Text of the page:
Introduction: Occupational Therapists hold a key role in the prescription of compression stockings, but patient adherence to wearing stockings is low. The literature about this phenomenon of adherence lacks coherence and there is little consistency in defining or scoring adherence. Objective: The aim of this scoping review is to bring coherence to a heterogeneous research pool of literature around stocking adherence by developing a conceptual framework, while identifying gaps in the existing literature for future researchers. Method: MEDLINE, CINAHL, Embase, Cochrane, Web of Science, Google Scholar and OTseeker databases were searched using Jabareen’s qualitative methodology. Studies were included that discussed the situation where compression stockings were medically prescribed to manage a lower limb condition requiring long term compression therapy (>12 months) and adherence was discussed as a direct outcome. Results: 2667 articles were initially screened for eligibility resulting in 69 that were ultimately included. A conceptual framework was developed as dominant themes emerged, describing the antecedents to adherence and the outcomes when this phenomenon was influenced. Conclusion: Studies to date have been unable to solve the problem of creating an intervention strategy applicable to a large population where each participant presents with unique barriers to wearing compression. Future research should aim to develop tools to identify unique patient barriers, with the goal of developing personalised intervention strategies to address these in a structured way. Furthermore, the development of a consensus definition of adherence and consistent scoring system in wearing compression stockings would allow researchers to align and compare studies.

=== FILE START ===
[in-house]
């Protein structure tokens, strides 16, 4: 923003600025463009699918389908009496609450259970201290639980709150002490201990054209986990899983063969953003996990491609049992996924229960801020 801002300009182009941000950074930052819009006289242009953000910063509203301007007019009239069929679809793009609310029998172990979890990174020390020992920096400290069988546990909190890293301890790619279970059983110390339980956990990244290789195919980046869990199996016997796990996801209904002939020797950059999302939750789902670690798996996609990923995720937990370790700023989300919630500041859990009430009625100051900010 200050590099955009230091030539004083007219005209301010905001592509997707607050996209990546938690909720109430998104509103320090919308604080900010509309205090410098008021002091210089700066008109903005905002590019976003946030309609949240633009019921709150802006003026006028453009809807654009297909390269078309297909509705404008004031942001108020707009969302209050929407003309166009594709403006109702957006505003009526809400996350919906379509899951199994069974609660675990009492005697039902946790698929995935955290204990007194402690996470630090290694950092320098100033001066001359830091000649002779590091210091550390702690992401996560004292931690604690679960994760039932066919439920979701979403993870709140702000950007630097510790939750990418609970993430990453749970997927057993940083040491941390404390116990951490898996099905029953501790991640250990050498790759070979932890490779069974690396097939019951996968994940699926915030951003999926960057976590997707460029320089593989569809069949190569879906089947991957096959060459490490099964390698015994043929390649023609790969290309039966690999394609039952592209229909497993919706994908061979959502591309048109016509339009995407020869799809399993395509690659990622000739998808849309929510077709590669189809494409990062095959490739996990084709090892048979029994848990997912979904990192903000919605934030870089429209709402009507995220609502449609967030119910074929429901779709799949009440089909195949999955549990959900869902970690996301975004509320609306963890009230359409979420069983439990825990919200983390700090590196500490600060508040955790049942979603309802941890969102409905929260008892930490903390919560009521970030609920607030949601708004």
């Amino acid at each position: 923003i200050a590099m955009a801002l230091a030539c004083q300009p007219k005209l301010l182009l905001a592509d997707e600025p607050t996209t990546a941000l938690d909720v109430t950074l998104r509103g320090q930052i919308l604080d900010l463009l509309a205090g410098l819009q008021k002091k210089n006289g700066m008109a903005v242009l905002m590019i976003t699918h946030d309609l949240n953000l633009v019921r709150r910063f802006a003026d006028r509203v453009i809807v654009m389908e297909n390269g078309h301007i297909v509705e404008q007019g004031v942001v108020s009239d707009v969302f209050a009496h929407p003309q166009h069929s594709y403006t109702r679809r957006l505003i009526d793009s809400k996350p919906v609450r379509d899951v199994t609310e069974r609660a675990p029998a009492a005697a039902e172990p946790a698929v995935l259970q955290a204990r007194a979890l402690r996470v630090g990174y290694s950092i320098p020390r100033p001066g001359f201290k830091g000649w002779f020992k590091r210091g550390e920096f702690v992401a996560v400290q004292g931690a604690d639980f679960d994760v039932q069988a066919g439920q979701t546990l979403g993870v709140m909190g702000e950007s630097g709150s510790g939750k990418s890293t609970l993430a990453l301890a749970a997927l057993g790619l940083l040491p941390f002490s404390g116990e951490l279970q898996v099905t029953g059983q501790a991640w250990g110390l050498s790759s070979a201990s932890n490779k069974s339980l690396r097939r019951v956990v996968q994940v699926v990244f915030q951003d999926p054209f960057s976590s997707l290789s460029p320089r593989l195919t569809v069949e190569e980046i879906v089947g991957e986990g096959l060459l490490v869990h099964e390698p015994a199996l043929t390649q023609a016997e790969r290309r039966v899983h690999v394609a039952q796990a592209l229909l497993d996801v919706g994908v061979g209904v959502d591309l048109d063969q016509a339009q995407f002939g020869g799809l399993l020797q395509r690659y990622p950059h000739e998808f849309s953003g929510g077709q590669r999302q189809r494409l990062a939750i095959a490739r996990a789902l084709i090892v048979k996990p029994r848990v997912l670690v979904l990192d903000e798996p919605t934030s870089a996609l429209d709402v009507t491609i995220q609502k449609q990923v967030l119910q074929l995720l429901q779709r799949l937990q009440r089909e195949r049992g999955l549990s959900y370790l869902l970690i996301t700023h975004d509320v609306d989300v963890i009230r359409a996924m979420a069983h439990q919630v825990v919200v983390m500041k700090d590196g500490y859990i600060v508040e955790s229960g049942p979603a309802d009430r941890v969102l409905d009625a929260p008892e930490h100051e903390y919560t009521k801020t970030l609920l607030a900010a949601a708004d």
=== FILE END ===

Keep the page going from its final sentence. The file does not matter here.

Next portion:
|Australian Occupational Therapy Journal
|Published - Jun 2021
|Occupational Therapy Australia 29th National Conference 2021: Inspired Insights for Brighter Futures - Virtual
Duration: 23 Jun 2021 → 25 Jun 2021